Title: IL-6 exhibits both cis- and trans-signaling in osteocytes and osteoblasts, but only trans-signaling promotes bone formation and osteoclastogenesis
Authors: McGregor, NE
Murat, M
Elango, J
Poulton, IJ
Walker, EC
Crimeen-Irwin, B
Ho, PWM
Gooi, JH
Martin, TJ
Sims, NA
Issue Year: 2019
Publisher AMER SOC BIOCHEMISTRY MOLECULAR BIOLOGY INC
Series JOURNAL OF BIOLOGICAL CHEMISTRY:
Abstract Deletion of long arm of chromosome 20 [del(20q)] is the second most frequent recurrent chromosomal abnormality in hematological malignancies. It is detected in 10% of myeloproliferative neoplasms, 4-5% of myelodysplastic syndromes, and 1-2% of acute myeloid leukaemia. Recurrent, non-random occurrence of del(20q) indicates that it is a pathogenic driver in myeloid malignancies. Genetic mapping of patient samples has identified two regions of interest on 20q -the Common Deleted Region (CDR) and Common Retained Region (CRR), which was often amplified. We proposed that the CDR contained tumor suppressor gene(s) (TSG) and the CRR harbored oncogene(s); loss of a TSG together with over-expression of an oncogene favored development of myeloid malignancies. Protein Tyrosine Phosphatase Receptor T (PTPRT) and Hemopoietic cell kinase (HCK) were identified to be the likely candidate TSG and oncogene respectively. Retroviral transduction of HCK into PTPRT-null murine LKS+ stem and progenitor cells resulted in hyperproliferation in colony forming assays and hyperphosphorylation of intracellular STAT3. Furthermore, over half of the murine recipients of these transduced cells developed erythroid hyperplasia, polycythemia and splenomegaly at 12 months, although no leukemic phenotype was observed. The findings suggested that HCK amplification coupled with PTPRT loss in del(20q) leads to development of a myeloproliferative phenotype.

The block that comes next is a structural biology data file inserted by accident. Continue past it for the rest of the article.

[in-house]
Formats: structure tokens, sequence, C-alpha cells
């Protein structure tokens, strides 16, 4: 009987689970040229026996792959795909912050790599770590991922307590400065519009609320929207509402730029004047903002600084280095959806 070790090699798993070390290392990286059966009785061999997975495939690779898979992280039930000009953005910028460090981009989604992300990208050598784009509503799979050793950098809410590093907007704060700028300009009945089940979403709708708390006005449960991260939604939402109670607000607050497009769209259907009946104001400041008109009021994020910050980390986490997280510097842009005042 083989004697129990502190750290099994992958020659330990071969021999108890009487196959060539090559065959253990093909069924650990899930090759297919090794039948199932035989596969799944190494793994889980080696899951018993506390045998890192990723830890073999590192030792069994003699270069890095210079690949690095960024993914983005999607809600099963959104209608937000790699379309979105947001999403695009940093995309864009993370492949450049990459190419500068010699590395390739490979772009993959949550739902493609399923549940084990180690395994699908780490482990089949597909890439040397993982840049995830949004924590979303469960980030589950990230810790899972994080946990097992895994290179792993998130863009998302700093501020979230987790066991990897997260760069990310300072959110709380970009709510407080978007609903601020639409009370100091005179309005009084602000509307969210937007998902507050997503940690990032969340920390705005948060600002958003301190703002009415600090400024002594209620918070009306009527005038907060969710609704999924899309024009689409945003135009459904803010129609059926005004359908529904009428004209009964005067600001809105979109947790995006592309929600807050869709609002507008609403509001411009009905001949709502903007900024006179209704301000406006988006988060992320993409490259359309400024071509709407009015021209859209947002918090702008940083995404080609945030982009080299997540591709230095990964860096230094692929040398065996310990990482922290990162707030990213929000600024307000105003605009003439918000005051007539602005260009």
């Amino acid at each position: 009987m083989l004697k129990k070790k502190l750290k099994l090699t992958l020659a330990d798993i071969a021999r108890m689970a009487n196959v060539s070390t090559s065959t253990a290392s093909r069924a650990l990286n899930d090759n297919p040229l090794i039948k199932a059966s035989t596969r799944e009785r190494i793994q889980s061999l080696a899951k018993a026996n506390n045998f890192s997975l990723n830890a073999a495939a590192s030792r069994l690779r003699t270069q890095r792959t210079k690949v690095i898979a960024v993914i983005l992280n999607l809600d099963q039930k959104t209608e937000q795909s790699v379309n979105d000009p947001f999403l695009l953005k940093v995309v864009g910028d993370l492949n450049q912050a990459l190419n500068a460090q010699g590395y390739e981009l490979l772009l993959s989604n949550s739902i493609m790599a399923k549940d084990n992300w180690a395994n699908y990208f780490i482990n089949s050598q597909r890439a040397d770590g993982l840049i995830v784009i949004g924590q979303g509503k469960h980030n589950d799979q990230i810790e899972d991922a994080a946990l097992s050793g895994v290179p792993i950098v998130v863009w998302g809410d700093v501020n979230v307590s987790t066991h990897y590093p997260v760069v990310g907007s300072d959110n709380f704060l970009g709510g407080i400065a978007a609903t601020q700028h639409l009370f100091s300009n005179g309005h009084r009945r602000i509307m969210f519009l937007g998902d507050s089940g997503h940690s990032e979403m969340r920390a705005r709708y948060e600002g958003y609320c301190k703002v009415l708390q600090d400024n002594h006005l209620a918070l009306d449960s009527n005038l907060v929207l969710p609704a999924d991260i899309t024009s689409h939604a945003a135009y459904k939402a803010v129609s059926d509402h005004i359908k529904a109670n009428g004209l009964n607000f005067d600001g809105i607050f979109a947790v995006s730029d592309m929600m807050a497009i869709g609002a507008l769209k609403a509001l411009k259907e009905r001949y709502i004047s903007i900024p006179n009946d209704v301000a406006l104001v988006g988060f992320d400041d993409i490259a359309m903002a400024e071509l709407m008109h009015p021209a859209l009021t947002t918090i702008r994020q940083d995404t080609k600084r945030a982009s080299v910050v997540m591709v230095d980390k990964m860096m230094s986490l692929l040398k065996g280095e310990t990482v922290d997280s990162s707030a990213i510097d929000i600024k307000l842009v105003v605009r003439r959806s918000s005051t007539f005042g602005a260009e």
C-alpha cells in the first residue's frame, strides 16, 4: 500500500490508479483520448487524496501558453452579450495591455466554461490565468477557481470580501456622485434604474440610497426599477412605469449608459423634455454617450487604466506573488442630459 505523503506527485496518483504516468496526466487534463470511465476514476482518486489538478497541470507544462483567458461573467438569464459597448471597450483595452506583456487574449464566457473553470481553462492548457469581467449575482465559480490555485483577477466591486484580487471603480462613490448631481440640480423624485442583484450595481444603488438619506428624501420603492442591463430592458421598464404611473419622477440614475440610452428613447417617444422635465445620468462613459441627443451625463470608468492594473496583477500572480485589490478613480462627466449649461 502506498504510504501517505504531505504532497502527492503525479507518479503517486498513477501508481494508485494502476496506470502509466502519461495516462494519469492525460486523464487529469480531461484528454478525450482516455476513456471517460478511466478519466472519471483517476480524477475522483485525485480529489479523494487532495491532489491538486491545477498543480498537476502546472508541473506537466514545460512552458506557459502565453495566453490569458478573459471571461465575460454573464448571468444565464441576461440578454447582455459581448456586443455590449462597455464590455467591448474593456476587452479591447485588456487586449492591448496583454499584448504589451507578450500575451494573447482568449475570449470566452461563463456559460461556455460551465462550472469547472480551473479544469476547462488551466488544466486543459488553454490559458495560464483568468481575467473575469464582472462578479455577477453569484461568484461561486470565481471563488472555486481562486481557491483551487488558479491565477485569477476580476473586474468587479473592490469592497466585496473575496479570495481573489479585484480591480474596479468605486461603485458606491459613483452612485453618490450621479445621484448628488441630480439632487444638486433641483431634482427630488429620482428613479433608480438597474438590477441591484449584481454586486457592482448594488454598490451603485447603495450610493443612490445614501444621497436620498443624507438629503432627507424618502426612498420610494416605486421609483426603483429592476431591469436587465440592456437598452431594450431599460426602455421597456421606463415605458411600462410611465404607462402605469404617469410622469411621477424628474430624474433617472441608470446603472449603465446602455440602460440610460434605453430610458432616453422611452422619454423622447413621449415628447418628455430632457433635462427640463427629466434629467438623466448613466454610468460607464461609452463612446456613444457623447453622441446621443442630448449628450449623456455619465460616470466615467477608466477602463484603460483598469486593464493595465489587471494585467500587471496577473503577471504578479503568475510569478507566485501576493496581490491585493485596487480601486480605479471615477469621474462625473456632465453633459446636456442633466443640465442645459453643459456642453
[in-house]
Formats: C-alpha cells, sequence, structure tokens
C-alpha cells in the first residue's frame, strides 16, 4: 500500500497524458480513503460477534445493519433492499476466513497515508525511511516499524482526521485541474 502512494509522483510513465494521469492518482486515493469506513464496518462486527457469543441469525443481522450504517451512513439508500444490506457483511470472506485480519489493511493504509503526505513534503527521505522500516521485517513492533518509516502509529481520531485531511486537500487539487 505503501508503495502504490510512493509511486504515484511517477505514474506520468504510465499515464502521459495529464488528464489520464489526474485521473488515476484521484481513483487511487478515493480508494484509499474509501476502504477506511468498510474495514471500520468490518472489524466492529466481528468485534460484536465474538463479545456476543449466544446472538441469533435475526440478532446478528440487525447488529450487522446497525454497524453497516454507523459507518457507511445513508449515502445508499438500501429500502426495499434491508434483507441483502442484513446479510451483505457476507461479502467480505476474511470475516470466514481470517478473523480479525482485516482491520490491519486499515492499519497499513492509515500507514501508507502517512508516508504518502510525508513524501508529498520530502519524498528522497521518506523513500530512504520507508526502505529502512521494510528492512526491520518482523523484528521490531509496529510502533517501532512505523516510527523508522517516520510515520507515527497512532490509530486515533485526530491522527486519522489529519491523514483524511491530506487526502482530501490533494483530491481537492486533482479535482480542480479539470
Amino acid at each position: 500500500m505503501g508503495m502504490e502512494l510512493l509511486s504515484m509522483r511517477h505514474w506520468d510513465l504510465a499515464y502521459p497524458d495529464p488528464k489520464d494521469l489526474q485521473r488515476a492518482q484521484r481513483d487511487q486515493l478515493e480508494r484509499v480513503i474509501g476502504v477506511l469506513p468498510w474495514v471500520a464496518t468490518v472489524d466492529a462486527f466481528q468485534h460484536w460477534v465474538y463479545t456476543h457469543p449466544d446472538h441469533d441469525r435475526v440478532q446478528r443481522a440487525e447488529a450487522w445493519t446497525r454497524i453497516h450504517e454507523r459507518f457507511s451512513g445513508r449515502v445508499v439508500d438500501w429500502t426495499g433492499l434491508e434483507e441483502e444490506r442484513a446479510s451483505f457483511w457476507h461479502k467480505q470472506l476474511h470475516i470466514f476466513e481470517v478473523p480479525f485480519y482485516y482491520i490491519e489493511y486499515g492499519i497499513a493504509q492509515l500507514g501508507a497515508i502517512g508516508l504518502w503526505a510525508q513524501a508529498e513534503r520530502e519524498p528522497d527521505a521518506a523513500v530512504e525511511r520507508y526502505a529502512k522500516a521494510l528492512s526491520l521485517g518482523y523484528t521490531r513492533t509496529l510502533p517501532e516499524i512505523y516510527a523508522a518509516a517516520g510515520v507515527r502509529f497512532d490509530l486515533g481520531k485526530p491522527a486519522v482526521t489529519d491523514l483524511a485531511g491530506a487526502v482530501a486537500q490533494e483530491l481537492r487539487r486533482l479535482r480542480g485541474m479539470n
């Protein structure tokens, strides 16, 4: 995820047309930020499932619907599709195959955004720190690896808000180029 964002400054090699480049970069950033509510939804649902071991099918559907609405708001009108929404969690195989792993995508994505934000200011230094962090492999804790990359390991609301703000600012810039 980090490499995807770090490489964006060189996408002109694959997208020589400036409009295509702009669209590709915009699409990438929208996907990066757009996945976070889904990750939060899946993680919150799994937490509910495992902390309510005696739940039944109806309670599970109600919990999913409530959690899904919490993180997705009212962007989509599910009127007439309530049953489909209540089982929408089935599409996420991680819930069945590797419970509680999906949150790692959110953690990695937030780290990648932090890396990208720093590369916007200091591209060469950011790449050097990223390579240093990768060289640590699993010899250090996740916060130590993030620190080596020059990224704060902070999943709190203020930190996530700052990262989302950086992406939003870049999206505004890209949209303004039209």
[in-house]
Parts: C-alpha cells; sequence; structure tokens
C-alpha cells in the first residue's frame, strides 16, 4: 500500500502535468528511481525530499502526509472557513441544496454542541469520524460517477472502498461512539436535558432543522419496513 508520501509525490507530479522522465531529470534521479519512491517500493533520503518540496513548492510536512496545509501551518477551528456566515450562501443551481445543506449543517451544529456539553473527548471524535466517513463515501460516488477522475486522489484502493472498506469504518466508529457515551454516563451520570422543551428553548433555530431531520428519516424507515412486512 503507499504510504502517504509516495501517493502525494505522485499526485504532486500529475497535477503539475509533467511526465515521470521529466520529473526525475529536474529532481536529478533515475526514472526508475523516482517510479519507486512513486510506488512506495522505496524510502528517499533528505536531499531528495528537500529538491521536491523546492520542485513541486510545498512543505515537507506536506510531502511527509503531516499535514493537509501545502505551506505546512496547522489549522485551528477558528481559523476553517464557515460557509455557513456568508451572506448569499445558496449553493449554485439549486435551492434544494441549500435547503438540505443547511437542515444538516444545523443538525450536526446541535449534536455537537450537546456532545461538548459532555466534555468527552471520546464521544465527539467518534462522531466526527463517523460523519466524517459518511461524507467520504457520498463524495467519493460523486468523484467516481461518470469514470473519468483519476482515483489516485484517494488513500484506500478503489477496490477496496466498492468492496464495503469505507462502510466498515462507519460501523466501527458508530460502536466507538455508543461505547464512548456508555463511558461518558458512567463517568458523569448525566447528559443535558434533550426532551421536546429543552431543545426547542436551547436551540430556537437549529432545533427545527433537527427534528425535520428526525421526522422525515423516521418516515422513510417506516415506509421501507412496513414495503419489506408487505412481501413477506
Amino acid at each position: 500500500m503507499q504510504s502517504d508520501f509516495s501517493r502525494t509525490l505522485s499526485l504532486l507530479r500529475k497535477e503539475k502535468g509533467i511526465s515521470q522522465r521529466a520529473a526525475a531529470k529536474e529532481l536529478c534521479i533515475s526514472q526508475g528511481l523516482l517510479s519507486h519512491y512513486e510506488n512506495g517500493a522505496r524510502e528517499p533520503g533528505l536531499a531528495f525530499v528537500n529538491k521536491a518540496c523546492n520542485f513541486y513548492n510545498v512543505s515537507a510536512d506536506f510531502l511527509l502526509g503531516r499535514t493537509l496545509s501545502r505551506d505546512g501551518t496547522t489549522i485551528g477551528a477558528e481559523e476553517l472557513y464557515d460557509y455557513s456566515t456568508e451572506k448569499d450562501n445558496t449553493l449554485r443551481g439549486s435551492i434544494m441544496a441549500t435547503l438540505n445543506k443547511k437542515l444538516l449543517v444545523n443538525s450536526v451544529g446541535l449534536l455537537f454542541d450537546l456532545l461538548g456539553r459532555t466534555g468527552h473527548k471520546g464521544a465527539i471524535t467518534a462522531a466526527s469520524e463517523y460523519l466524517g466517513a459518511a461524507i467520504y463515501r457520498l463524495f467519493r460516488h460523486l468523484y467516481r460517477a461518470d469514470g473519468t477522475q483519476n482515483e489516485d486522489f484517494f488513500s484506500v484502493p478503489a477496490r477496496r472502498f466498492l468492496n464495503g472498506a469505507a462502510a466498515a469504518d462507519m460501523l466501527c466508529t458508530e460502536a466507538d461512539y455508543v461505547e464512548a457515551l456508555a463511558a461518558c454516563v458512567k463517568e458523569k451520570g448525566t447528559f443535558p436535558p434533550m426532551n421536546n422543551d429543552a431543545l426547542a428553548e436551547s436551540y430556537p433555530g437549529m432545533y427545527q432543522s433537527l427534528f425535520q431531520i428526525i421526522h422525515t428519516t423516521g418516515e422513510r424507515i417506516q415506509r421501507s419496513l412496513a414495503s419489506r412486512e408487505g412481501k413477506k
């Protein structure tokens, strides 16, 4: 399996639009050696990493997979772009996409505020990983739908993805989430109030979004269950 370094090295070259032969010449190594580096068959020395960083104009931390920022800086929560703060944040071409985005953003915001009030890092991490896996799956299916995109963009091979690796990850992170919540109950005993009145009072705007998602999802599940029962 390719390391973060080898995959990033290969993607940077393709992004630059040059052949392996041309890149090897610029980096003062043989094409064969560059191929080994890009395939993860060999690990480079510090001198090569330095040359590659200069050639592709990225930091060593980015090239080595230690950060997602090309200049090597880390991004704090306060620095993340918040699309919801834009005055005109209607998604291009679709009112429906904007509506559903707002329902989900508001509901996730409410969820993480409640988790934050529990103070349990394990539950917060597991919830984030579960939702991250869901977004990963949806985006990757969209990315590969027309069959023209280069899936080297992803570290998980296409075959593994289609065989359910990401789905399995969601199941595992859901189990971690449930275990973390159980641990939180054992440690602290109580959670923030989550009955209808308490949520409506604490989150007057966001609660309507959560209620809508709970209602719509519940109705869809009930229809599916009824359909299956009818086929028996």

URI: https://publications.svi.edu.au/publications/7846
Other Identifiers 10.1074/jbc.RA119.008074
Publication type Article